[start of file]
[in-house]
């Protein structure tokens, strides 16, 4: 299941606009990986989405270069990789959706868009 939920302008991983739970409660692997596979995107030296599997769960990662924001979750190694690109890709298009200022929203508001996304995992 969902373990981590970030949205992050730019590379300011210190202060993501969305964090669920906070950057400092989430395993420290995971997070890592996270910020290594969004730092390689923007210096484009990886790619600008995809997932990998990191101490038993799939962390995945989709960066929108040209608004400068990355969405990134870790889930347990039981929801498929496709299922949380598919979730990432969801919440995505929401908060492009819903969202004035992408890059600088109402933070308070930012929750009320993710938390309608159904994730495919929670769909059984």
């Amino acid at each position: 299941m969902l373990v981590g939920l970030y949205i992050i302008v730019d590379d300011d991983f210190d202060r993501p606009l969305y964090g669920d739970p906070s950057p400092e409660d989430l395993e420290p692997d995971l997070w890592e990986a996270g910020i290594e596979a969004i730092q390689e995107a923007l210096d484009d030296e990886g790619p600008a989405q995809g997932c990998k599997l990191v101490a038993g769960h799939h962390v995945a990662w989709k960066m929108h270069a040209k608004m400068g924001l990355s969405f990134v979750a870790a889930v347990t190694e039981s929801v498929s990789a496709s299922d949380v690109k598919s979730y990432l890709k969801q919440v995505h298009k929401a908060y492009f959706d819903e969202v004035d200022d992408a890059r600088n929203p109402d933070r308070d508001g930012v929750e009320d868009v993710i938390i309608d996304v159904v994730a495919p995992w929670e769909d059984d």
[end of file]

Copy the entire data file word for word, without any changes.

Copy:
[in-house]
């Protein structure tokens, strides 16, 4: 299941606009990986989405270069990789959706868009 939920302008991983739970409660692997596979995107030296599997769960990662924001979750190694690109890709298009200022929203508001996304995992 969902373990981590970030949205992050730019590379300011210190202060993501969305964090669920906070950057400092989430395993420290995971997070890592996270910020290594969004730092390689923007210096484009990886790619600008995809997932990998990191101490038993799939962390995945989709960066929108040209608004400068990355969405990134870790889930347990039981929801498929496709299922949380598919979730990432969801919440995505929401908060492009819903969202004035992408890059600088109402933070308070930012929750009320993710938390309608159904994730495919929670769909059984």
């Amino acid at each position: 299941m969902l373990v981590g939920l970030y949205i992050i302008v730019d590379d300011d991983f210190d202060r993501p606009l969305y964090g669920d739970p906070s950057p400092e409660d989430l395993e420290p692997d995971l997070w890592e990986a996270g910020i290594e596979a969004i730092q390689e995107a923007l210096d484009d030296e990886g790619p600008a989405q995809g997932c990998k599997l990191v101490a038993g769960h799939h962390v995945a990662w989709k960066m929108h270069a040209k608004m400068g924001l990355s969405f990134v979750a870790a889930v347990t190694e039981s929801v498929s990789a496709s299922d949380v690109k598919s979730y990432l890709k969801q919440v995505h298009k929401a908060y492009f959706d819903e969202v004035d200022d992408a890059r600088n929203p109402d933070r308070d508001g930012v929750e009320d868009v993710i938390i309608d996304v159904v994730a495919p995992w929670e769909d059984d």